School of Informatics

Research scholarships - UK students

Scholarship information for UK postgraduate research students.

Principal's Career Development Scholarship

The scheme is highly competitive. Candidates are ranked at School level, and selected at College level, on the basis of their scholarship application and the two references submitted with their PhD application. Candidates apply to the Scholarships Office.

Principal's Career Development Scholarship

Engineering and Physical Sciences Research Council (EPSRC) Awards

Each year, the School receives a Doctoral Training Partnership (DTP) grant from EPSRC which is used to support PhD students.

Allocation of these scholarships are under the control of the Graduate School and decisions are made in April. A separate application is not required but a complete application for admission must have been received by the end of March.

UK students are eligible for full funding, consisting of fees plus the national minimum stipend to cover living expenses.


Medical Research Council (MRC)

As with the EPSRC above.


Economic and Social Research Council (ESRC)

ESRC offers funding through its DTC network, which includes Edinburgh. As above, a separate application is not required but you should note on your admission application if you believe your background or research topic makes you eligible for funding from this source.

Scottish Graduate School of Social Science


Alan Turing Institute Scholarships

This scheme provides opportunities for the most promising postgraduate students to undertake collaborative 3.5-year PhD training based in both the Alan Turing Institute, and in one of the UK academic partners in Turing, of which Edinburgh is one. Candidates need to note their interest in this scholarship in their application, and highlight this in conversations with their potential supervisor. More information is available below.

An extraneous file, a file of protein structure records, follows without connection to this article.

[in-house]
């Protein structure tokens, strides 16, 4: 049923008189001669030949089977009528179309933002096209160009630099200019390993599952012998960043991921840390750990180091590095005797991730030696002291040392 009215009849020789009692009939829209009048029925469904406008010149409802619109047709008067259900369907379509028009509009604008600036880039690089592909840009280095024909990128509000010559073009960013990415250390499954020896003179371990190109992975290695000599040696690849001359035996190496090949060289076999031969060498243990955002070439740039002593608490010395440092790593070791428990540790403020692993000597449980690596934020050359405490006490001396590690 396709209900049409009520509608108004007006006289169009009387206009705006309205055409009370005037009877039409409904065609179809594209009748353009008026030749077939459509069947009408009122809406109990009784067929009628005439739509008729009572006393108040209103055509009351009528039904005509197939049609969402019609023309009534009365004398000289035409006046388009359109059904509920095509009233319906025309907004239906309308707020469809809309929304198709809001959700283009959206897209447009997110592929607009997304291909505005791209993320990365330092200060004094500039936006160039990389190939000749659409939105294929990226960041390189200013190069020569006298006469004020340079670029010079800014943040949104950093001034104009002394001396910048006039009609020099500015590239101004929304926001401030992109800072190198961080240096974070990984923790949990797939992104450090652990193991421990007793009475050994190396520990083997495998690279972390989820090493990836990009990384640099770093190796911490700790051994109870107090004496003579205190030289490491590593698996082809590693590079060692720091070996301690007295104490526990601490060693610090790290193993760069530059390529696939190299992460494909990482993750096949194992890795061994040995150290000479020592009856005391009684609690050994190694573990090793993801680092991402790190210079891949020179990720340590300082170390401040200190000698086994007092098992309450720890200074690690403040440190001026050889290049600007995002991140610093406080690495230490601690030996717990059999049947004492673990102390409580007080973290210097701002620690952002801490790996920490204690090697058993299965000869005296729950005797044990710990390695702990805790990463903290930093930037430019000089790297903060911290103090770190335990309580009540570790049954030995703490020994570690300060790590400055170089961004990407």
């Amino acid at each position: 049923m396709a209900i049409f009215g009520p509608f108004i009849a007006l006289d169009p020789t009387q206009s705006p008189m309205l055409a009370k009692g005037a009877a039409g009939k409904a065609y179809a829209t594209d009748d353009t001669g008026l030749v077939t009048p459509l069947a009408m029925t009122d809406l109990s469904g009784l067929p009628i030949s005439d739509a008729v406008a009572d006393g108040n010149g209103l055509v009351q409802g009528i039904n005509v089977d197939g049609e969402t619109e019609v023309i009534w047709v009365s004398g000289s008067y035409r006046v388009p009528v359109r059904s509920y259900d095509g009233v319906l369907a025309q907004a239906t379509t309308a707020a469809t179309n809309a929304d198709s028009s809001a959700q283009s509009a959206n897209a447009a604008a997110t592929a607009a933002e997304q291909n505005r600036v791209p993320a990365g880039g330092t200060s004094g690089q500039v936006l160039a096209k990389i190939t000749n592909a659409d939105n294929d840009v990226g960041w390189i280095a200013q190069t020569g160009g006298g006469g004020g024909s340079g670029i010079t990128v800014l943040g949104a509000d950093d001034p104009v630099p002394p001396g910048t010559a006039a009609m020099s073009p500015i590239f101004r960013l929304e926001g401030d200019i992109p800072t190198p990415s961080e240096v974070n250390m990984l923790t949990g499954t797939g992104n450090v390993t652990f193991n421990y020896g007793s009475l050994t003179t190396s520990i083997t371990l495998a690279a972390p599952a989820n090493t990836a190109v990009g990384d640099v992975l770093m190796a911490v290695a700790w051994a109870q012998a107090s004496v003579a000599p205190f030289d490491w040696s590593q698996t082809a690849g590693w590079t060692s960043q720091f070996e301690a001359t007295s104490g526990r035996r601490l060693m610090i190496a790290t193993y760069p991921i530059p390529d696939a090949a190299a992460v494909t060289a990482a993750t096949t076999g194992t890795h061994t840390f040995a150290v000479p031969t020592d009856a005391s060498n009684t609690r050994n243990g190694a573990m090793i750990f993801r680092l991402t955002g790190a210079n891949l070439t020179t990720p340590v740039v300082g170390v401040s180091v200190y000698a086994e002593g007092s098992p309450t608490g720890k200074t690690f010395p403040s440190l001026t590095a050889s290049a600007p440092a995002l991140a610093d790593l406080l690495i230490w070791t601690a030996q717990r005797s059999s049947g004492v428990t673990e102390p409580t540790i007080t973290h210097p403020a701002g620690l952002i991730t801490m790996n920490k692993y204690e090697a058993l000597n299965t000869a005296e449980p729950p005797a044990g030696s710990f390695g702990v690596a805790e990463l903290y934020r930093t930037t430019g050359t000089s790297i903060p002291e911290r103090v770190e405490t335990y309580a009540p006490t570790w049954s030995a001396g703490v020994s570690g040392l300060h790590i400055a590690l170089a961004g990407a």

ATI Scholarships

CASE studentships/ Knowledge Transfer Partnerships

EPSRC's Industrial CASE scheme provides funding for PhD students doing industrially-relevant research.

These awards are made to companies who then choose an academic partner to host the student. The company provides a co-supervisor and makes a financial contribution, and the student needs to spend at least 3 months over the PhD period working in the company.

IBM PhD Fellowships (for 2nd year students)

IBM runs an international competition for these fellowships. Students must already be enrolled for PhD study to be eligible.

Successful candidates receive a stipend plus fees for one year, renewable for up to two further years. They are also encouraged to spend time at an IBM research or development lab as a paid intern.

Candidates are selected on the basis of their potential for research excellence, the degree to which their technical interests align with those of IBM, and their academic progress to-date.

Microsoft Research European PhD scholarships

Microsoft Research runs an international competition for these scholarships. Awards are made to a supervisor for a specific research topic, whereupon the supervisor has up to a year to find a suitable student. Topics are restricted to a specific set of research areas and students cannot apply directly to Microsoft.

Google European Doctoral Fellowships (for 2nd year students)

Applicants for these fellowships are nominated from among students already undertaking a PhD in Informatics in mid-January; students cannot apply directly to Google.

Google Europe Anita Borg Memorial scholarships (female students only)

This scholarship scheme, run by Google, offers a 5000 euro scholarship for a single academic year. Only females are eligible.

Graduate School and Institute funding

Some funding is available directly from the School of Informatics Graduate School and each of the seven institutes. Students need not apply for this funding via a separate application but a complete application for admission must have been received by the end of March.